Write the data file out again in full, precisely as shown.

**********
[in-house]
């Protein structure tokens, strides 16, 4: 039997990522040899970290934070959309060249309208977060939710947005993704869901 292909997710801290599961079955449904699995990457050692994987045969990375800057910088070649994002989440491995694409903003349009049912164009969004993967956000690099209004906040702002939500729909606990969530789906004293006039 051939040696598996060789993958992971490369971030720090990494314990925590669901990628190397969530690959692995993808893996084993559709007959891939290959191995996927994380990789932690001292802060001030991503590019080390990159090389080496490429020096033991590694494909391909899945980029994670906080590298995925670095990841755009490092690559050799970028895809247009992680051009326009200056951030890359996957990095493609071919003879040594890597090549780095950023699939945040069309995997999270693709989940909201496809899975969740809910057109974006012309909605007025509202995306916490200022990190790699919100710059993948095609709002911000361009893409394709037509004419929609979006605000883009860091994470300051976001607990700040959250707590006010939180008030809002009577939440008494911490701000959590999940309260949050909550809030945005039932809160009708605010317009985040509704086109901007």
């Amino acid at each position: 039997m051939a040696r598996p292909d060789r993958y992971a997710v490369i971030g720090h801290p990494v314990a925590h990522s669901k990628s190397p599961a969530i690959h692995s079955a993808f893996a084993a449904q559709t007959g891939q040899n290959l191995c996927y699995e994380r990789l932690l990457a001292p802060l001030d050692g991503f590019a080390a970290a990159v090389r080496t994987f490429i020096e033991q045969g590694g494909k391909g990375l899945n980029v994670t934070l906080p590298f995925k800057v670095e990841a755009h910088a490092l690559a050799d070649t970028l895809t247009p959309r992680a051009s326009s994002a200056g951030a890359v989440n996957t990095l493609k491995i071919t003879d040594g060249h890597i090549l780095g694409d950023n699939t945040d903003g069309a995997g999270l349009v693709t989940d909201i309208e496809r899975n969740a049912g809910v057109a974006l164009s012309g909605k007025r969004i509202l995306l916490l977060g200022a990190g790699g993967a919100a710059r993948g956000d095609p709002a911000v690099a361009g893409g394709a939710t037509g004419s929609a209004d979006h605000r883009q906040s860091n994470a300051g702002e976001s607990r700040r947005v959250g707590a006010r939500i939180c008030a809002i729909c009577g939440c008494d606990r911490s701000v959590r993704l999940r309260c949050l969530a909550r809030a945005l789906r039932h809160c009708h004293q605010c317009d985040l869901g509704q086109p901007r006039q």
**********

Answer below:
[in-house]
């Protein structure tokens, strides 16, 4: 039997990522040899970290934070959309060249309208977060939710947005993704869901 292909997710801290599961079955449904699995990457050692994987045969990375800057910088070649994002989440491995694409903003349009049912164009969004993967956000690099209004906040702002939500729909606990969530789906004293006039 051939040696598996060789993958992971490369971030720090990494314990925590669901990628190397969530690959692995993808893996084993559709007959891939290959191995996927994380990789932690001292802060001030991503590019080390990159090389080496490429020096033991590694494909391909899945980029994670906080590298995925670095990841755009490092690559050799970028895809247009992680051009326009200056951030890359996957990095493609071919003879040594890597090549780095950023699939945040069309995997999270693709989940909201496809899975969740809910057109974006012309909605007025509202995306916490200022990190790699919100710059993948095609709002911000361009893409394709037509004419929609979006605000883009860091994470300051976001607990700040959250707590006010939180008030809002009577939440008494911490701000959590999940309260949050909550809030945005039932809160009708605010317009985040509704086109901007």
């Amino acid at each position: 039997m051939a040696r598996p292909d060789r993958y992971a997710v490369i971030g720090h801290p990494v314990a925590h990522s669901k990628s190397p599961a969530i690959h692995s079955a993808f893996a084993a449904q559709t007959g891939q040899n290959l191995c996927y699995e994380r990789l932690l990457a001292p802060l001030d050692g991503f590019a080390a970290a990159v090389r080496t994987f490429i020096e033991q045969g590694g494909k391909g990375l899945n980029v994670t934070l906080p590298f995925k800057v670095e990841a755009h910088a490092l690559a050799d070649t970028l895809t247009p959309r992680a051009s326009s994002a200056g951030a890359v989440n996957t990095l493609k491995i071919t003879d040594g060249h890597i090549l780095g694409d950023n699939t945040d903003g069309a995997g999270l349009v693709t989940d909201i309208e496809r899975n969740a049912g809910v057109a974006l164009s012309g909605k007025r969004i509202l995306l916490l977060g200022a990190g790699g993967a919100a710059r993948g956000d095609p709002a911000v690099a361009g893409g394709a939710t037509g004419s929609a209004d979006h605000r883009q906040s860091n994470a300051g702002e976001s607990r700040r947005v959250g707590a006010r939500i939180c008030a809002i729909c009577g939440c008494d606990r911490s701000v959590r993704l999940r309260c949050l969530a909550r809030a945005l789906r039932h809160c009708h004293q605010c317009d985040l869901g509704q086109p901007r006039q």